In the last few discussions, we have talked about obstruction of a law enforcement officer, specifically misdemeanor obstruction. O.C.G.A. § 16-10-24 (b) covers felony obstruction of a law enforcement officer. O.C.G.A. § 16-10-24 (b) provides in essence that whoever knowlingly and willfully resists, obstructs, or opposes any law enforcement in the lawful discharge of his official duties by offering or doing violence to the person of such officer is guilty of a felony. A conviction for felony obstruction of a law enforcement officer may be punished by imprisonment of as little as one, or as much as five years.
An essential element of felony obstruction is that the officer is acting in the lawful discharge of his or her duties. Additionally, the defendant must have knowledge that the officer was acting in his or her official character. Basically the defendant has to know that the person trying to arrest them is acting as on duty law enforcement officer. The major element that sets apart felony obstruction is the offering or doing violence facet.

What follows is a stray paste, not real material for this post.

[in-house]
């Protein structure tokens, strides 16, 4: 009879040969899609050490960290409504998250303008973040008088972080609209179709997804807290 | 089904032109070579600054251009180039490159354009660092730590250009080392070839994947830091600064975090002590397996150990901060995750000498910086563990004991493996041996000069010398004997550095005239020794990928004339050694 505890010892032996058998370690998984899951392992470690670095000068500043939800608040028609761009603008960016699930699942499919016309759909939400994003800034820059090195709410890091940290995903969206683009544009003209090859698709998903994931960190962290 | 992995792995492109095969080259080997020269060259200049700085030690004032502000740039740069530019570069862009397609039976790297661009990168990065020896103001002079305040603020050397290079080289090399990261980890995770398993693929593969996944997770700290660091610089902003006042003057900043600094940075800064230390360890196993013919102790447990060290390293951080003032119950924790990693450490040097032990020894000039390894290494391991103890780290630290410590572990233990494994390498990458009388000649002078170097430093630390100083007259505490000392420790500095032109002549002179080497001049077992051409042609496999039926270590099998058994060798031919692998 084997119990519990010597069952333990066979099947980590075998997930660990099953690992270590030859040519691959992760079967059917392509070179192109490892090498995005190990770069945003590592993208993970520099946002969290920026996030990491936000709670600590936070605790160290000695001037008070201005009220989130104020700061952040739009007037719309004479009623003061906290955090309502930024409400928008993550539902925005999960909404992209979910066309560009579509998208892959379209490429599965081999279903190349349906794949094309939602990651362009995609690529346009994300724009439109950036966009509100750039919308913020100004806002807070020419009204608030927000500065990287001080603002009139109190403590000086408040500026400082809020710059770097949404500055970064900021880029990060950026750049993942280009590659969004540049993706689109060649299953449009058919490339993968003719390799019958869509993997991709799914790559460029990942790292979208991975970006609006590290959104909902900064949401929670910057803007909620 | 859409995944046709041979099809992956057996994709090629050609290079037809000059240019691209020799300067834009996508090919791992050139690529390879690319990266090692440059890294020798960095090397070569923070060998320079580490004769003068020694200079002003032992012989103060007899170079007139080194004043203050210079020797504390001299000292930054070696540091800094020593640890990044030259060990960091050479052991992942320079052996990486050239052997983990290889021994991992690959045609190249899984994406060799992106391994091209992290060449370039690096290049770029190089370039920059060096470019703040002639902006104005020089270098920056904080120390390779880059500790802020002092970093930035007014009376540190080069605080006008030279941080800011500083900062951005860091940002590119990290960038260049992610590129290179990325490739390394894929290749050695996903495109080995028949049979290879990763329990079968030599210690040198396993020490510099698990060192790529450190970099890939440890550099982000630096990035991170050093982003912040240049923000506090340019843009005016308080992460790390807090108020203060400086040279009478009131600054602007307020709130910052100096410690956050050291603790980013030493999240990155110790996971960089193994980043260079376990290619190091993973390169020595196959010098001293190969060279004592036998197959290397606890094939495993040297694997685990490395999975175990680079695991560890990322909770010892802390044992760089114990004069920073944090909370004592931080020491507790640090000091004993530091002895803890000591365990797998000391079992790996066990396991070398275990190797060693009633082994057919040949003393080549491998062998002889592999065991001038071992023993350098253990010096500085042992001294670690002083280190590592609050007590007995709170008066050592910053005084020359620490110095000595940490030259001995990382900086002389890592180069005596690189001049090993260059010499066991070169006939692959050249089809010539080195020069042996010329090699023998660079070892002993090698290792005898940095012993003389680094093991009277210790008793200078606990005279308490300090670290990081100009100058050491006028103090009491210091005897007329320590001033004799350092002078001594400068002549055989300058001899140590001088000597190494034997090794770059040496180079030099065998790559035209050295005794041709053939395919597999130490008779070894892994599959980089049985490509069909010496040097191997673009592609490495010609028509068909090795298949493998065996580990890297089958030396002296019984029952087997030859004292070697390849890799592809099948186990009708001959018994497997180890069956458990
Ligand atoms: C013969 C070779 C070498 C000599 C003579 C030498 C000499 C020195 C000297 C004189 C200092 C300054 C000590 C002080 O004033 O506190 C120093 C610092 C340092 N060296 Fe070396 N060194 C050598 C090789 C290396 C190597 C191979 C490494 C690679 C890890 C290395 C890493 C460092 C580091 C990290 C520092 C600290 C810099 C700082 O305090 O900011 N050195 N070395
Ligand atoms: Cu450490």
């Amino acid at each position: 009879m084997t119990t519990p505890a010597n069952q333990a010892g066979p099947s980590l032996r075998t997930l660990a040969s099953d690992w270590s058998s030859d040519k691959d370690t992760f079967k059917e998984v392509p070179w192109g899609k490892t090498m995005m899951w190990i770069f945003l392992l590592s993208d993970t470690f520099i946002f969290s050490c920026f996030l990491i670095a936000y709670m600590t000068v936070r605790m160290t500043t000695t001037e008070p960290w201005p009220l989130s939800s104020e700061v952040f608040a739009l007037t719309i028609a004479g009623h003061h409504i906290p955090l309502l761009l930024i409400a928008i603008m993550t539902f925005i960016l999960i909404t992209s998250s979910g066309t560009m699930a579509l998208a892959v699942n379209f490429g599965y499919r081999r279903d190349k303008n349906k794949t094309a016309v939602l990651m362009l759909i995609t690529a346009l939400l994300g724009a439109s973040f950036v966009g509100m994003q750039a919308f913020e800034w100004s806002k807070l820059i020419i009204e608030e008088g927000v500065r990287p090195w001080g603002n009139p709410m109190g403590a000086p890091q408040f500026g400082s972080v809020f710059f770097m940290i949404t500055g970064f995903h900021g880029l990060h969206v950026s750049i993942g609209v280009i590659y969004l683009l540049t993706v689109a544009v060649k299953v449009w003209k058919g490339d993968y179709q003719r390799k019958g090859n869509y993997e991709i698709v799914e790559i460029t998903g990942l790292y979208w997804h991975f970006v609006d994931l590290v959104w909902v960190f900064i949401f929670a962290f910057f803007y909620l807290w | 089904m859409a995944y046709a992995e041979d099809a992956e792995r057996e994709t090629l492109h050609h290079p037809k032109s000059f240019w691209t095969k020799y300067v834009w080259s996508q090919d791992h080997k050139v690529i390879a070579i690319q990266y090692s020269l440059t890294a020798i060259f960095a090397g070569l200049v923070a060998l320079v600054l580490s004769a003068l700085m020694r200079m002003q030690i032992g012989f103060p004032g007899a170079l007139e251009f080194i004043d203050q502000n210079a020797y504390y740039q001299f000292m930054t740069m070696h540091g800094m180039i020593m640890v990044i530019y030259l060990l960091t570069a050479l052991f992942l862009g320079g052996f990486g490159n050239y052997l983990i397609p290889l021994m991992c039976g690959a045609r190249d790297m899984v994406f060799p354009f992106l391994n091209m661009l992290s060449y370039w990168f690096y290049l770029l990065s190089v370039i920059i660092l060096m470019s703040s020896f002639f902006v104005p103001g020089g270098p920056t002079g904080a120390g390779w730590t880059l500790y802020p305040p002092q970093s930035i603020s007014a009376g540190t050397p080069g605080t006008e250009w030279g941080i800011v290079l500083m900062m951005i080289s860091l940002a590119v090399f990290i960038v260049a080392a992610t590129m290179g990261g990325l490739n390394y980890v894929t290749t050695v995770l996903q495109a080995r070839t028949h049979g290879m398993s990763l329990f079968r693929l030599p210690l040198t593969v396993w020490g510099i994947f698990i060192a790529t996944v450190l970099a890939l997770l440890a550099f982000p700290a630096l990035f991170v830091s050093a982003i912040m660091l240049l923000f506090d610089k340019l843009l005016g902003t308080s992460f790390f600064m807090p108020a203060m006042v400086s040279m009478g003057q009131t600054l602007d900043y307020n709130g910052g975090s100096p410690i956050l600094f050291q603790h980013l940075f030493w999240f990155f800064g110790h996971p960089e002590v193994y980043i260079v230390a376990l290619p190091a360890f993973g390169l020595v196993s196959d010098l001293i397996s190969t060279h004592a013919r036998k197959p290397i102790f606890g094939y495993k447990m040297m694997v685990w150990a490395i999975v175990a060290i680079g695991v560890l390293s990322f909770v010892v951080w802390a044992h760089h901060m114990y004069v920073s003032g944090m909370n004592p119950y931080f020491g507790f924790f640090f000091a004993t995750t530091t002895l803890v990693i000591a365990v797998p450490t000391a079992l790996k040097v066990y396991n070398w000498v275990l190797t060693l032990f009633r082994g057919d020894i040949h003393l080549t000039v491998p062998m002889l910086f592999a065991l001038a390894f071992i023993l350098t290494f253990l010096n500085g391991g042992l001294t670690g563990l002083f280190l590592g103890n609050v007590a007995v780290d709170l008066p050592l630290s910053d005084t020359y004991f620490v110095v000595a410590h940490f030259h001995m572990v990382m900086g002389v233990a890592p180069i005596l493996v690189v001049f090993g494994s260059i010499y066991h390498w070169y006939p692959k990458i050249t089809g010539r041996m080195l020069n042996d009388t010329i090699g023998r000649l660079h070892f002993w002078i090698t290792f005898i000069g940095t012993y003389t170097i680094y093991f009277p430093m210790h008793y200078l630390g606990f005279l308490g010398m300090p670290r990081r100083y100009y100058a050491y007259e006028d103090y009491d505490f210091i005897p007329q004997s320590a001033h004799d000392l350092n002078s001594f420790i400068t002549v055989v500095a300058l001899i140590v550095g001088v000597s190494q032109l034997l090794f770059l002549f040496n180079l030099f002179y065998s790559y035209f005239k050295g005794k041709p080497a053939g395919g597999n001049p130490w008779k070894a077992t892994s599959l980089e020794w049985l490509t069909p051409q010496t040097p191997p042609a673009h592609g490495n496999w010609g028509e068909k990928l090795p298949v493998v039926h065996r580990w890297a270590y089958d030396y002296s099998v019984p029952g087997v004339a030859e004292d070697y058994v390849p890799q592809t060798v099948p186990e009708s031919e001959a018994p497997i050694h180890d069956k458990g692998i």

Certain forms of speech can be constituted as offering to do violence. Although mere disagreement or argument is generally not considered felony obstruction, verbal threats will likely support an arrest for felony obstruction. In addition to verbal threats, physical violence toward an officer, i.e. pushing and shoving, can also support an arrest for felony obstruction of a law enforcement officer. If you've been arrested, call the Law Office of Robert L. Booker, P.C. today. We will thoroughly review the facts of your case and provide you with any defenses or mitigating factors you may have.